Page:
8. Middleton E, Drzewieki G. Naturally occurring flavonoids and human basophil histamine release. Int Arch Allergy Appl Immunol 1985;77:155-7.
9. Amella M, Bronner C, Briancon F, Haag M, Anton R, Landry Y. Inhibition of mast cell histamine release by flavonoids and bioflavonoids. Planta Medica 1985;51:16-20.
10. Pearce F, Befus AD, Bienenstock J. Mucoal mast cells, III. Effect of quercetin and other flavonoids on antigen-induced histamine secretion from rat intestinal mast cells. J Allergy Clin Immunol 1984;73:819-23.
11. Busse WW, Kopp DE, Middleton E. Flavonoid modulation of human neutrophil function. J Allergy Clin Immunol 1984;73:801-9.
12. Yoshimoto T, Furukawa M, Yamamoto S, Horie T, WatanabeKohno S. Flavonoids: Potent inhibitors of arachidonate 5-lipoxygenase. Biochem Biophys Res Common 1983;116:612-8.
13. Chaundry PS, Cambera J, Juliana HR, Varma SD. Inhibition of human lens aldose reductase by flavonoids, sulindac and indomethacin. Biochem Pharmacol 1983;32:1995-8.
14. Varma SD, Muzuno A, Kinoshita JH. Diabetic cataracts and flavonoids. Science 1977;195:87-9.
15. Elangovan V, et al. Studies on the chemopreventative potential of some naturally-occurring biovlavonoids in 7,12-dimethylbenz(a)anthracene-induced carcinogens in mouse skin. J Clin Biochem Nutr 1994;17:153-60.
16. Verma AK, Johnson JA, Gould MN, Tanner MA. Inhibition of 7,12-dimenthylbenz(a)anthracene and N-nitrosomethyl urea induced rat mammary cancer by dietary flavonol quercetin. Cancer res 1988;48:5754-5758.
17. Stavric B. Quercetin in our diet: from potent mutagen to probable anticarcinogen. Clin Biochem 1994;27:245-8.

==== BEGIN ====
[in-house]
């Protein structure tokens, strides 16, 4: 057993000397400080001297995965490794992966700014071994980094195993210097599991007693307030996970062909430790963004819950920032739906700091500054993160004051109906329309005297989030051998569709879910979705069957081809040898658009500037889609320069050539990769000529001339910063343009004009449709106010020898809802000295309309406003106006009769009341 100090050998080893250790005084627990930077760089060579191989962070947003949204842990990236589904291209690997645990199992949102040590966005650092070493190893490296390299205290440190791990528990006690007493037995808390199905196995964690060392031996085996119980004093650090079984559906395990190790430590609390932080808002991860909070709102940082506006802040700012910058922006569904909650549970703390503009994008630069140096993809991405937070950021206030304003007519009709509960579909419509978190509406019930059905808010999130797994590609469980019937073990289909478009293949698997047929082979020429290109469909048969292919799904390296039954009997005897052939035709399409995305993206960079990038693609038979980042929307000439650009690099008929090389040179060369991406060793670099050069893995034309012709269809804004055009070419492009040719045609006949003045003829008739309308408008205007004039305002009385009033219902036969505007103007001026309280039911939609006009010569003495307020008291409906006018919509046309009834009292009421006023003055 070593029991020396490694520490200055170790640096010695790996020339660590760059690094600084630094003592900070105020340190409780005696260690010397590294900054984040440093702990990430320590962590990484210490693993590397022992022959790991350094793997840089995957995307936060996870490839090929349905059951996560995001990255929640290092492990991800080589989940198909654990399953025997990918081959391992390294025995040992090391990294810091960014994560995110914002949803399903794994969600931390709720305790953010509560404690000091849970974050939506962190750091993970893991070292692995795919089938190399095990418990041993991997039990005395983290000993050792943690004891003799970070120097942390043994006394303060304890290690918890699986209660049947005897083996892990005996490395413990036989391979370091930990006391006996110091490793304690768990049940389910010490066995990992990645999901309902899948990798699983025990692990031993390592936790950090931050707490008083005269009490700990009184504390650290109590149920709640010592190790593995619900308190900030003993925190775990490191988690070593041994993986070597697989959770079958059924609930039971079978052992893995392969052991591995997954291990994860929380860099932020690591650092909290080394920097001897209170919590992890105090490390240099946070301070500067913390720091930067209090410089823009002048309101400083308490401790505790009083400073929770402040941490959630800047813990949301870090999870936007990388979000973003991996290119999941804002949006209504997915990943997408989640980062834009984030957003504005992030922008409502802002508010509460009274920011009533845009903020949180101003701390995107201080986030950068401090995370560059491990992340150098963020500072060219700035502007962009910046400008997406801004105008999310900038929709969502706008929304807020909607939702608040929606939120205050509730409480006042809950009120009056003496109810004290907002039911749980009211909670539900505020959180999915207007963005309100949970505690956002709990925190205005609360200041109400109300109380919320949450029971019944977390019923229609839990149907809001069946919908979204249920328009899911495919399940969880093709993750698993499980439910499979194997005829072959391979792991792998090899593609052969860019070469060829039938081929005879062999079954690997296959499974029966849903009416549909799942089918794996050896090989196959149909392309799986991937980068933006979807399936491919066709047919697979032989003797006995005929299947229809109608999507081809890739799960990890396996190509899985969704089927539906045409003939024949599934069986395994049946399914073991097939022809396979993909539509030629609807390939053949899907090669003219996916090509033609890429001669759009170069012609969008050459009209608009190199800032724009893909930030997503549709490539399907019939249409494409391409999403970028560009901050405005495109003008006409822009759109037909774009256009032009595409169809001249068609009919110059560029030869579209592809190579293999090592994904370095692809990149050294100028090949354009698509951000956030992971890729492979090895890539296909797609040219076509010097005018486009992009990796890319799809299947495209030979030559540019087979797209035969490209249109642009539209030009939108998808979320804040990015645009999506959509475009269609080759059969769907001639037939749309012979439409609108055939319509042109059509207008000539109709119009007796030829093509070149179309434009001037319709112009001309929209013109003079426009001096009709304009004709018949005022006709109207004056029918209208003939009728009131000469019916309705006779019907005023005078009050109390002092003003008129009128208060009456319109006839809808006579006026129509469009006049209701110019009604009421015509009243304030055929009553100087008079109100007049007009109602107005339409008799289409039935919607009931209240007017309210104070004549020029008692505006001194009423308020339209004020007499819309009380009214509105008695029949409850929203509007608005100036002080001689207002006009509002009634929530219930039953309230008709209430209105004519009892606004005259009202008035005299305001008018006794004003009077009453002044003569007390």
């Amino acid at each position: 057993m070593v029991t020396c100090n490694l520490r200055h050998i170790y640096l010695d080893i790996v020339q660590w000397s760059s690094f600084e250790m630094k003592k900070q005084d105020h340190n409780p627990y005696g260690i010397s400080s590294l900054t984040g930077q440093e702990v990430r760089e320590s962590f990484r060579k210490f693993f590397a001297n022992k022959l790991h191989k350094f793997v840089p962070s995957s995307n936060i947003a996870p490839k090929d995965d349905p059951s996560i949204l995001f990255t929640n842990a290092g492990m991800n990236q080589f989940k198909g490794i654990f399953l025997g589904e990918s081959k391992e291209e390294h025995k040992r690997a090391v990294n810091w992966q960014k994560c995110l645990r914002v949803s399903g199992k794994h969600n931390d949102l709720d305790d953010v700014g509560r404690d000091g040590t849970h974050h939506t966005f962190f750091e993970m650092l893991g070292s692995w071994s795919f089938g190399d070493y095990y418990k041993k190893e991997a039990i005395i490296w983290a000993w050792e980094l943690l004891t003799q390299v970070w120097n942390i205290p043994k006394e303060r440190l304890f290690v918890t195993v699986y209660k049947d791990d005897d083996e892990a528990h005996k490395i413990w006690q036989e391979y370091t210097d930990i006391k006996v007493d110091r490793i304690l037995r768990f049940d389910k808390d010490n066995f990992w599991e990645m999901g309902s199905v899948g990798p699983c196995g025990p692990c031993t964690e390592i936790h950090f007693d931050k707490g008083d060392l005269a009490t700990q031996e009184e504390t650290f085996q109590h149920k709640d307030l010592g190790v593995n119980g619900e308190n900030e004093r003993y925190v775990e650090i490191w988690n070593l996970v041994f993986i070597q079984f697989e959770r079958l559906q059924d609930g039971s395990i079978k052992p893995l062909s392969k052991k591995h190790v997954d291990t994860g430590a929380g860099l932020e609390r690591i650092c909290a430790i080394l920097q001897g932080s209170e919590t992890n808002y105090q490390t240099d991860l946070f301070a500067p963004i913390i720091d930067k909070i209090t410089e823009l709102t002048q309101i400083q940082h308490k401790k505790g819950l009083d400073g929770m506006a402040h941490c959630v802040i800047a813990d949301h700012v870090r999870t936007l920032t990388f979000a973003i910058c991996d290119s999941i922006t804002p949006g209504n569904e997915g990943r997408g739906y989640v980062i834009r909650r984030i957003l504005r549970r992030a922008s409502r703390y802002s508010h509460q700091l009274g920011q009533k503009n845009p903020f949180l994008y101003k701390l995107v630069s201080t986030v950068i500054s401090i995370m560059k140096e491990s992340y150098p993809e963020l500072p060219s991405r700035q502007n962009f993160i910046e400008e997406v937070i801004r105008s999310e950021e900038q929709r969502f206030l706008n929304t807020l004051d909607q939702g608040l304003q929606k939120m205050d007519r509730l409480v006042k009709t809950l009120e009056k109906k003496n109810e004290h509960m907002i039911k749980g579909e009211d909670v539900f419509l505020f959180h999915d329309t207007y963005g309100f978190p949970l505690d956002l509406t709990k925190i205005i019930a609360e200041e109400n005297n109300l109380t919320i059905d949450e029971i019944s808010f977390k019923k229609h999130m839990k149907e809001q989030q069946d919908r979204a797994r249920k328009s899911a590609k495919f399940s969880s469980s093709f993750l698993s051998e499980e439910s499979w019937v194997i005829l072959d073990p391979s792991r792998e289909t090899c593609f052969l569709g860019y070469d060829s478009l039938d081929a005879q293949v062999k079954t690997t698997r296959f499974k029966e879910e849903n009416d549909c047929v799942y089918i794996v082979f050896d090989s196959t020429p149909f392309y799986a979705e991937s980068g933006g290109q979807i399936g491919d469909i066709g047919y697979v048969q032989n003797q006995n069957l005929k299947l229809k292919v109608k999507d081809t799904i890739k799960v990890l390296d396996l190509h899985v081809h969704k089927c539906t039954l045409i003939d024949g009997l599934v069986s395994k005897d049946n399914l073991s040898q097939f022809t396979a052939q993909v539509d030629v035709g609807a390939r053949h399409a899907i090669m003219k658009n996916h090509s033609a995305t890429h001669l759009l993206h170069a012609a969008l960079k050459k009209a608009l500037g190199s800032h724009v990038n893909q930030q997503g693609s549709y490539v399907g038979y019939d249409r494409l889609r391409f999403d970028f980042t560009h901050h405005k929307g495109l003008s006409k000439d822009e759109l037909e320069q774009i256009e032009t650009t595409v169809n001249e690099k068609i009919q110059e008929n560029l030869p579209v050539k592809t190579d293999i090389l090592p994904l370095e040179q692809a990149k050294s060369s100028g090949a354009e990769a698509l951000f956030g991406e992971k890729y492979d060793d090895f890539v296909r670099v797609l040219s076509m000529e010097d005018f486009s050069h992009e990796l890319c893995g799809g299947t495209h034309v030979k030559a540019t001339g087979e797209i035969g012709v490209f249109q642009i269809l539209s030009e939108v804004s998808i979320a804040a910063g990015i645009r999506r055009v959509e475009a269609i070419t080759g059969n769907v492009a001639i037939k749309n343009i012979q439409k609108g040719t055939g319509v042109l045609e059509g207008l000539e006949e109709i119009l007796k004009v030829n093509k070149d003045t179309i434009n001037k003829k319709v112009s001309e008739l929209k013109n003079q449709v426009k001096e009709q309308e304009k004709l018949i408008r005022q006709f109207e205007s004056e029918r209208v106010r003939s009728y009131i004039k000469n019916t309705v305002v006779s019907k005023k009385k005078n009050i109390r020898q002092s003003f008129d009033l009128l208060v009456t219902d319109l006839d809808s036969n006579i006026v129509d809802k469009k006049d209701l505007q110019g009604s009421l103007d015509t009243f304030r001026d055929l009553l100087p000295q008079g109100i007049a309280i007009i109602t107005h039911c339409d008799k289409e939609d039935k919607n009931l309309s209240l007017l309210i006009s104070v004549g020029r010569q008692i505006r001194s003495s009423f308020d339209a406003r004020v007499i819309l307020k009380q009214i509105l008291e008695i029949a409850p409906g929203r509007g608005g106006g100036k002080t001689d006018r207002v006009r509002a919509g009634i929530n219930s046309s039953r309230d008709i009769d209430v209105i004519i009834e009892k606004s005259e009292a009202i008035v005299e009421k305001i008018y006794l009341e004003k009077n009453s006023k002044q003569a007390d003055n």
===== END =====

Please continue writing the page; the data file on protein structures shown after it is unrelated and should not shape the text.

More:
18. Larocca LM, Giustacchini M, Maggiano N, Ranelletti FO, Piantelli M, Alcini E et al. Growth-inhibitory effect of quercetin and presence of type II estrogen binding sites in primary human transitional cell carcinomas. J Urol 1994;152:1029-33.
19. Castillo MH, Perkins E, Campbell JH, et al. The effects of the bioflavonoid quercetin on squamous cell carcinoma of head and neck origin. Am J Surg 1989: 351-5
20. Kuo SM. Antiproliferative potency of structurally distinct dietary flavonoids on human colon cancer cells. Cancer Letter 1996;110:41-8.
21. Tarayre JP, Lauressergues H. Advantages of a combination of proteolytic enzymes, flavonoids and ascorbic acid in comparison with non-steroid anti-inflammatory agents. Arzneim Forsch 1077;27:1144-9.
22. Hirono I, Ueno I, Hosaka S, Takanashi H, Matsushima T, Sugimura T et al. Carcinogenicity examination of quercetin and rutin in ACI rats. Cancer Lett 1981;13:15–21.
23. Kato K, et al. Lack of promotive effect of quercetin on methlazoxy acetate carcinogenesis in rats. J Toxicol Sci 1984;9:319-25.
24. Kato K, et al. Absence of initiating activity by quercitin in the rate liver. Ecotoxicol Environ Safety 1985;10:63-9.
25. Healthnotes online. Healthnotes Inc, 2000